As you know, my mum has been hard hit by cancer and its treatments over the last three years. My family and I currently grieve her loss, as she passed away on Friday 10 February, and we celebrated her life on Friday 17th with a beautiful Thanksgiving Service which mum herself designed. There will no doubt be numerous posts over coming months. But I know she would not mind me sharing her final passing with you, as a way to open our eyes to how death can be beautiful and not feared.
My mum was a woman of God. She had faith stronger than any I’ve seen. She knew her time was close, and had prepared everyone as well as she could. She thanked people, told them she loved them, gave some precious things to them, and reminded everyone she would always be in their hearts. She celebrated and was overjoyed that she would be with Jesus soon, and while she was sorry for the pain her family and friends were feeling at her leaving, she was not sorry to be going.
In the hospice mum was referred to as “the lovely Baptist lady on the second floor.” She had so many visitors we had to put a sign up limiting them, and even had to ask the church minister to ask people to try and space out their visits. Mum was involved in lots of things, not only church – and so people were coming all the time. She had around 20 visitors a day – it was exhausting. People wanted to come because mum just shone and was full of love – so encouraging to see someone in a hospice who was so at peace. It was humbling. It was shocking. It was AWESOME.
In her final week we stopped all visitors. My mum showed such strength and I could see in her eyes what a really hard job it was just to sit in a chair. Her body was wasting in front of my eyes. The cancer grew in realtime. It was horrible because while the physical pain was minimised, the emotional pain – mine and my family’s – was everpresent.
I returned to Australia to spend these last weeks with my mum and family. Mum had me for the things she needed me to do for her. It was a privilege to be able to be there. I am grateful for it, and I know it is a time of my life I will always be thankful for, even though it has its share of incredibly painful parts. It has blessings as well – how lucky and blessed am I to have a family and a relationship with my mum so strong. So many don’t have that. How blessed that my family, my husband and children and my colleagues and friends all supported me unquestioningly in my need to be with mum. So many don’t have that, either. There was still laughing. There was love. There were new friendships, and the support of many I had never met before who loved my mother and wanted to share their own special memories.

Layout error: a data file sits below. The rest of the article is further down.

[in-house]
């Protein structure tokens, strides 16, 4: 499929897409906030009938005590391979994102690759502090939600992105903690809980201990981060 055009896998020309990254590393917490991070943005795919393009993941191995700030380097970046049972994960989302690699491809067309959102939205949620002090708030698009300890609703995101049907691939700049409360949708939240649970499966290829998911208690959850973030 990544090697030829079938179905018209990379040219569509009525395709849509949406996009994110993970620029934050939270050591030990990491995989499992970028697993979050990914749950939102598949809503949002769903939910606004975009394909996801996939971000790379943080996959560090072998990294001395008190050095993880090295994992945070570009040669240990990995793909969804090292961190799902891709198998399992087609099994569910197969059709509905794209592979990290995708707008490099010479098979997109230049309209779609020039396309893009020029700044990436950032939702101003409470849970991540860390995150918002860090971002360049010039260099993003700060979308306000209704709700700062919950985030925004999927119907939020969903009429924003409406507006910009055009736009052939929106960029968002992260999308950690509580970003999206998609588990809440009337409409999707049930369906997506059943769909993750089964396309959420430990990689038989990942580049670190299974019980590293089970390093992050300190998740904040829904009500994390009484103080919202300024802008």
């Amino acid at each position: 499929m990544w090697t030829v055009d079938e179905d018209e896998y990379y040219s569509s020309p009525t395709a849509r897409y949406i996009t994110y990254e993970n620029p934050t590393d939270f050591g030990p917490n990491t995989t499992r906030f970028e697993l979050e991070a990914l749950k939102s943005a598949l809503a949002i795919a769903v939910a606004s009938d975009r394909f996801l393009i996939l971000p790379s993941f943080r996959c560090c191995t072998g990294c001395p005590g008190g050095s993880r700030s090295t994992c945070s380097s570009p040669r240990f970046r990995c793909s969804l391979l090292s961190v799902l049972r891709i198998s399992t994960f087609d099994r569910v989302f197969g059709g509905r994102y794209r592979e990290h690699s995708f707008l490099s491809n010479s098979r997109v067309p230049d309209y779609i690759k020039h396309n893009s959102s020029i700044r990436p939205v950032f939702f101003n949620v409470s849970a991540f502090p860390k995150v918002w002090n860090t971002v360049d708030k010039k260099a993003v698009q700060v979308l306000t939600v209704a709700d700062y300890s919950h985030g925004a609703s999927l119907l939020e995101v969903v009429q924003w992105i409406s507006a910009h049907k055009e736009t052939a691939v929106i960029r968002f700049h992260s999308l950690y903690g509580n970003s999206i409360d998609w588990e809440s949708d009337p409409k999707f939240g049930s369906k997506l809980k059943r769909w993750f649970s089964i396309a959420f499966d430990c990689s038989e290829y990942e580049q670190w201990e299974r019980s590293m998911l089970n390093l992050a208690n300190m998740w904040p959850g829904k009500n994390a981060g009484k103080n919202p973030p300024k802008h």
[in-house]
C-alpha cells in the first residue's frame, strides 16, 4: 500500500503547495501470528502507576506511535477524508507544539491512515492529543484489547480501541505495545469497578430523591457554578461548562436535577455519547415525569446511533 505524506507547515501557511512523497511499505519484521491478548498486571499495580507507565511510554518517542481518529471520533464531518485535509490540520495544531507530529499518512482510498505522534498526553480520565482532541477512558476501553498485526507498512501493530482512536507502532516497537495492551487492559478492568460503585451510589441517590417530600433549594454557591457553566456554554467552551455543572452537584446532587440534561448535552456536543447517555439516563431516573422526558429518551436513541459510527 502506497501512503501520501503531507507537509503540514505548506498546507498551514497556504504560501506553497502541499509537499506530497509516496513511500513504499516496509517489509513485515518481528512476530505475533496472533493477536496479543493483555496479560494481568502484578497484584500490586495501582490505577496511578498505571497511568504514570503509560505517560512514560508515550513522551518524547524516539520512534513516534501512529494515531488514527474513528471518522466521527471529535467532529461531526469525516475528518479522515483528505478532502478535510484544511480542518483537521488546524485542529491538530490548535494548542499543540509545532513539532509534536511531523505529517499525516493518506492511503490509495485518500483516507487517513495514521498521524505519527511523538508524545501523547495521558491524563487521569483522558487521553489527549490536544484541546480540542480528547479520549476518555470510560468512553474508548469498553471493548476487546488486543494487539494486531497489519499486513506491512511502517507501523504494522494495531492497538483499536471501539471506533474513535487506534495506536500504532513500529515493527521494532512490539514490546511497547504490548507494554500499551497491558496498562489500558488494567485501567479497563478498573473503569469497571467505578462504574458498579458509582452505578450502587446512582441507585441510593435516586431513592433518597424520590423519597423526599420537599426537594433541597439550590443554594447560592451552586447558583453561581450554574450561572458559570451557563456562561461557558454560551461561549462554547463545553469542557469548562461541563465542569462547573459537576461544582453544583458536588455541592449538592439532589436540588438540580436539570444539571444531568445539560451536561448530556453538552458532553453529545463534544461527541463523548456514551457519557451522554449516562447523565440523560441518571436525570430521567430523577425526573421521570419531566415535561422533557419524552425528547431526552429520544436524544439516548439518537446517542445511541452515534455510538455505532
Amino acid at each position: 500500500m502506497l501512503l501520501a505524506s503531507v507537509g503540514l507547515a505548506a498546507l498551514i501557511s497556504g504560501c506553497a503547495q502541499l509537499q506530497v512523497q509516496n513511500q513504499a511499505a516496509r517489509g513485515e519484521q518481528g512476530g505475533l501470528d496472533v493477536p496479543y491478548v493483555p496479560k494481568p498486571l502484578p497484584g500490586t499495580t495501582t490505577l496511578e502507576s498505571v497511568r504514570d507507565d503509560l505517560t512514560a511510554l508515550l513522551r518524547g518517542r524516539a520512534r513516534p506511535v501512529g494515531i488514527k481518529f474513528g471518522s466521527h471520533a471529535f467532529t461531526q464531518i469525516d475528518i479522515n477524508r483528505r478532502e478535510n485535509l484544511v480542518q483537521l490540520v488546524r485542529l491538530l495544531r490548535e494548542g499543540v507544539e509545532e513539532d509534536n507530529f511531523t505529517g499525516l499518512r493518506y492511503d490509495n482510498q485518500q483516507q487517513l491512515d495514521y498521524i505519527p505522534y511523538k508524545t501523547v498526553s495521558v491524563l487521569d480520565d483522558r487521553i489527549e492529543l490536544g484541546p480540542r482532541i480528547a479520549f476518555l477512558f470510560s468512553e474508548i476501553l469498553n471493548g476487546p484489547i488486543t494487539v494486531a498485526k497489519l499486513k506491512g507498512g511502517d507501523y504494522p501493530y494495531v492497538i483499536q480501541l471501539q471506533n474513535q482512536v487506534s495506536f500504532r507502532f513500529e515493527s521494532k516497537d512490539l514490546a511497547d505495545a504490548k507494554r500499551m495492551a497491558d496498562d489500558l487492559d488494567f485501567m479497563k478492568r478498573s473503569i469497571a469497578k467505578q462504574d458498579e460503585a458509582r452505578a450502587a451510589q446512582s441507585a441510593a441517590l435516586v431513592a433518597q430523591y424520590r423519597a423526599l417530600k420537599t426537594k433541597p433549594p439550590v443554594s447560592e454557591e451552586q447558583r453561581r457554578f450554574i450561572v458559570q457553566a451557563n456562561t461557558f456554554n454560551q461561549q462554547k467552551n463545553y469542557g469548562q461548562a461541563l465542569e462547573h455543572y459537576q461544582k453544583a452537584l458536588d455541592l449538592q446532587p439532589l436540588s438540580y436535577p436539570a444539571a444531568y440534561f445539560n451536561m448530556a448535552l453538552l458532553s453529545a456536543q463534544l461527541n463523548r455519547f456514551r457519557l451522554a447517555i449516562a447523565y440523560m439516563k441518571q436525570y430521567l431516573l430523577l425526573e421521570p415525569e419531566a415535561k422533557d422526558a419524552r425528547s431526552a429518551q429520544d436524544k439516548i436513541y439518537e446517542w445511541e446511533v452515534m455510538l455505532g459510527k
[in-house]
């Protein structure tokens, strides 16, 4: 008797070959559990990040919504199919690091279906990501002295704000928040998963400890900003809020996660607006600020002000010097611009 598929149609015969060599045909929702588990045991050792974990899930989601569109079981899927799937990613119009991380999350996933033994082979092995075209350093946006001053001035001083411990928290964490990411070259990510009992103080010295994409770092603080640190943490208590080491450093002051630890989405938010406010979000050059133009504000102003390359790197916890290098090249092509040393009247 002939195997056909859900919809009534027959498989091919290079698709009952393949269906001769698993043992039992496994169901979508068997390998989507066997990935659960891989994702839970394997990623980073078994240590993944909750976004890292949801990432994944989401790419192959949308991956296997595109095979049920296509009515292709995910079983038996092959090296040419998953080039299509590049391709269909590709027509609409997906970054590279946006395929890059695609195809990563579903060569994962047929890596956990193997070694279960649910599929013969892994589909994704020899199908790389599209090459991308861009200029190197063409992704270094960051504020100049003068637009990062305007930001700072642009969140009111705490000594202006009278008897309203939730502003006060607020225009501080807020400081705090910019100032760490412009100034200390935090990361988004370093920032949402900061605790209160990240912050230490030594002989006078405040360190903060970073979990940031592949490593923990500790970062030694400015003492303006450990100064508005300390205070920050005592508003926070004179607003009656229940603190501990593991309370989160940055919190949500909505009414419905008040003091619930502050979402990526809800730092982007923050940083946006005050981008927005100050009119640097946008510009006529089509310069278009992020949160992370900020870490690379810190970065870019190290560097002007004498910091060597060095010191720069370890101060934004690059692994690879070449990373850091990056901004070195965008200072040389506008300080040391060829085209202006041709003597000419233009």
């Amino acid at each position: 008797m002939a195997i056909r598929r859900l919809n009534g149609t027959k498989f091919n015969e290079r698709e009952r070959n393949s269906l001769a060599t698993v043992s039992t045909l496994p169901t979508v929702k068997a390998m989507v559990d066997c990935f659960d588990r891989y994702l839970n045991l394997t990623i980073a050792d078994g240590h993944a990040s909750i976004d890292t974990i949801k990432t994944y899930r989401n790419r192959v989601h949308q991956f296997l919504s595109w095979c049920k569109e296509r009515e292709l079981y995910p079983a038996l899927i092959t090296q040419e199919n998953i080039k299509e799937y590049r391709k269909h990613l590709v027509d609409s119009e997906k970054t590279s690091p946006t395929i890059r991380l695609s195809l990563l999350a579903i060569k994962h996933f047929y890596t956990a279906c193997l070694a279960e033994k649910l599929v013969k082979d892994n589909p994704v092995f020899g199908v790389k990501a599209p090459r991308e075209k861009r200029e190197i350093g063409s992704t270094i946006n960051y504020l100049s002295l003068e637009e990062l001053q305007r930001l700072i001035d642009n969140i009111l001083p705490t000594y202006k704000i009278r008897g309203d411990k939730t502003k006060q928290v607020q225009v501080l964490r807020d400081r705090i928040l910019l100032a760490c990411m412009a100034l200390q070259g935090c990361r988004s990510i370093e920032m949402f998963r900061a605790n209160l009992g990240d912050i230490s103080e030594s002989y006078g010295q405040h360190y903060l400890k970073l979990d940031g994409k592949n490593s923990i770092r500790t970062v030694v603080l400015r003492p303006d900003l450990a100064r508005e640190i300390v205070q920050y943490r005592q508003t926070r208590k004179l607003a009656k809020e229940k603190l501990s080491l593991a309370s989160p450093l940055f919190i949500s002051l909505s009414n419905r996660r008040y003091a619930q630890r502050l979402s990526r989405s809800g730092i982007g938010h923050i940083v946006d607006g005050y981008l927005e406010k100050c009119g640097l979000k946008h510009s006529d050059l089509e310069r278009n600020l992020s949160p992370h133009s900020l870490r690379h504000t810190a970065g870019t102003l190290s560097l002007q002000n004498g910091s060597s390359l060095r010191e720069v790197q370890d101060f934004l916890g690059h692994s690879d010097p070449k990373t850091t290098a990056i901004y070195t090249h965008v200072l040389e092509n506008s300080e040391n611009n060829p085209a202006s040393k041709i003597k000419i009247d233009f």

On that last day, the Friday, my mother was in her second day of a coma. We were, as always, in the room with her. In the mid afternoon, my sister-in-law left to get my nephews from school. My brother got me some dinner from a thai restaurant, and dropped it in. Then he went home to prepare dinner for all of them. I was staying the night. I said I wanted to go for a walk for half an hour before dad left, so plugged in my ipod and told one of our favourite nurses that I was leaving mum and dad together alone for a while. I walked down Rocky Point Road for a while, then turned and walked back.
I got back into the hospice at 5.30pm and went upstairs to make some tea before heading back to the room. Partway through, that favourite nurse motioned from the end of the corridor to me. I thought she was going to let me know something about mum and dad being together a little longer. As I approached she let me know that mum had just passed away.
Mum had spent that final 30 minutes with my dad, the love of her life, by her side. The man she adored since she was 18 and had been faithfully married to for 46 of her scant 66 years. While I had been there consistently, almost every minute that week – God’s timing was indeed perfect, and the only person who should have been with her at that most personal and private time was dad. Beautifully, he was with her as she went home to Jesus.
Beautifully for me, I came into the room just a few minutes afterwards. Beautifully, one of our favourite nurses was right there with us – and had been walking along the hall at exactly the right time for dad to get hold of without a panic. Beautifully, the peaceful passing we all wanted for mum had been accomplished.
If you can leave behind the ‘fight against death’ idea and instead believe aspects of passing can be beautiful, then my mother’s passing was indeed about as beautiful as could be imagined. Pain free? No. The mental pain for all of us was horrible, and continues for us in grief – but the comfort we have from her dignity, strength of spirit and excitement to meet Jesus is beautiful enough to hopefully, in time, overshadow that pain.
Thank you to everyone who has supported me and my family through these tough days, and who have sent condolences to us. I have learned more, loved more, and felt more emotion than ever before. Her strength remains with us and somehow I feel good that she is now free of a physical body which was decimated by cancer. She is truly always going to be in our hearts, and will always be a part of who I am.